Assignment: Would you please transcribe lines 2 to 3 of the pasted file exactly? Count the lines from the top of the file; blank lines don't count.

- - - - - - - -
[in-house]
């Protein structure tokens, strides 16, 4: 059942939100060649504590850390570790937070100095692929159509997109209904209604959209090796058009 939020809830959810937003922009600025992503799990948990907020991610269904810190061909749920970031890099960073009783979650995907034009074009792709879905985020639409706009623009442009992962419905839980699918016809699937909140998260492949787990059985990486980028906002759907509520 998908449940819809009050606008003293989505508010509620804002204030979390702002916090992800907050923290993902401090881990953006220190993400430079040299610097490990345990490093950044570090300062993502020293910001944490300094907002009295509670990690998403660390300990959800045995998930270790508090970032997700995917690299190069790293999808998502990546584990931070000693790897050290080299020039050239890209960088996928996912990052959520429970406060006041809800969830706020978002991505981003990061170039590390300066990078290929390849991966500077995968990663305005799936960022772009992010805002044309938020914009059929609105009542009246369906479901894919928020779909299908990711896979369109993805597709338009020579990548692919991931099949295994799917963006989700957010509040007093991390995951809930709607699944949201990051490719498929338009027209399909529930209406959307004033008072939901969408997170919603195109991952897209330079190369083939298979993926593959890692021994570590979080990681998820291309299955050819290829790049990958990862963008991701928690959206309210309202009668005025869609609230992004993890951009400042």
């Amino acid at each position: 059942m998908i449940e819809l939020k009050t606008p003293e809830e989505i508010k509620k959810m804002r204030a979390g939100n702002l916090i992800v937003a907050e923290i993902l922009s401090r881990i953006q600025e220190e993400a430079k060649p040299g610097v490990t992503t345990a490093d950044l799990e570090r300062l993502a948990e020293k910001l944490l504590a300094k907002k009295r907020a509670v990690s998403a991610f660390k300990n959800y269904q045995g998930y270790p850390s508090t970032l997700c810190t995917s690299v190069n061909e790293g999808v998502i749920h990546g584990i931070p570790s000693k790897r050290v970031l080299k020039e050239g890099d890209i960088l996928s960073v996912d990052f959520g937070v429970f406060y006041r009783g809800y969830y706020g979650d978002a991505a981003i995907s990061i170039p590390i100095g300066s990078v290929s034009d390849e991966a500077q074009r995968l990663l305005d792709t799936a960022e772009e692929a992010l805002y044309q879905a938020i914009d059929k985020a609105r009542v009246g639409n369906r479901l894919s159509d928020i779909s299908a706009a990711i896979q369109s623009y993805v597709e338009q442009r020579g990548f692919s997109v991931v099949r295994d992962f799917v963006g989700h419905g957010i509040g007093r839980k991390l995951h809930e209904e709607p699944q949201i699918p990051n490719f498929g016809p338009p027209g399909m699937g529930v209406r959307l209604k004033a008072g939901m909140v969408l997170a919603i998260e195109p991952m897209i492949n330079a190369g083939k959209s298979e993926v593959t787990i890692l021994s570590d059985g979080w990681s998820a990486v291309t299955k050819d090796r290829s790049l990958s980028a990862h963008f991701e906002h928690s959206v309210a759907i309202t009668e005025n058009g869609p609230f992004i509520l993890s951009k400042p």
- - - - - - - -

């Protein structure tokens, strides 16, 4: 059942939100060649504590850390570790937070100095692929159509997109209904209604959209090796058009 939020809830959810937003922009600025992503799990948990907020991610269904810190061909749920970031890099960073009783979650995907034009074009792709879905985020639409706009623009442009992962419905839980699918016809699937909140998260492949787990059985990486980028906002759907509520 998908449940819809009050606008003293989505508010509620804002204030979390702002916090992800907050923290993902401090881990953006220190993400430079040299610097490990345990490093950044570090300062993502020293910001944490300094907002009295509670990690998403660390300990959800045995998930270790508090970032997700995917690299190069790293999808998502990546584990931070000693790897050290080299020039050239890209960088996928996912990052959520429970406060006041809800969830706020978002991505981003990061170039590390300066990078290929390849991966500077995968990663305005799936960022772009992010805002044309938020914009059929609105009542009246369906479901894919928020779909299908990711896979369109993805597709338009020579990548692919991931099949295994799917963006989700957010509040007093991390995951809930709607699944949201990051490719498929338009027209399909529930209406959307004033008072939901969408997170919603195109991952897209330079190369083939298979993926593959890692021994570590979080990681998820291309299955050819290829790049990958990862963008991701928690959206309210309202009668005025869609609230992004993890951009400042």
């Amino acid at each position: 059942m998908i449940e819809l939020k009050t606008p003293e809830e989505i508010k509620k959810m804002r204030a979390g939100n702002l916090i992800v937003a907050e923290i993902l922009s401090r881990i953006q600025e220190e993400a430079k060649p040299g610097v490990t992503t345990a490093d950044l799990e570090r300062l993502a948990e020293k910001l944490l504590a300094k907002k009295r907020a509670v990690s998403a991610f660390k300990n959800y269904q045995g998930y270790p850390s508090t970032l997700c810190t995917s690299v190069n061909e790293g999808v998502i749920h990546g584990i931070p570790s000693k790897r050290v970031l080299k020039e050239g890099d890209i960088l996928s960073v996912d990052f959520g937070v429970f406060y006041r009783g809800y969830y706020g979650d978002a991505a981003i995907s990061i170039p590390i100095g300066s990078v290929s034009d390849e991966a500077q074009r995968l990663l305005d792709t799936a960022e772009e692929a992010l805002y044309q879905a938020i914009d059929k985020a609105r009542v009246g639409n369906r479901l894919s159509d928020i779909s299908a706009a990711i896979q369109s623009y993805v597709e338009q442009r020579g990548f692919s997109v991931v099949r295994d992962f799917v963006g989700h419905g957010i509040g007093r839980k991390l995951h809930e209904e709607p699944q949201i699918p990051n490719f498929g016809p338009p027209g399909m699937g529930v209406r959307l209604k004033a008072g939901m909140v969408l997170a919603i998260e195109p991952m897209i492949n330079a190369g083939k959209s298979e993926v593959t787990i890692l021994s570590d059985g979080w990681s998820a990486v291309t299955k050819d090796r290829s790049l990958s980028a990862h963008f991701e906002h928690s959206v309210a759907i309202t009668e005025n058009g869609p609230f992004i509520l993890s951009k400042p």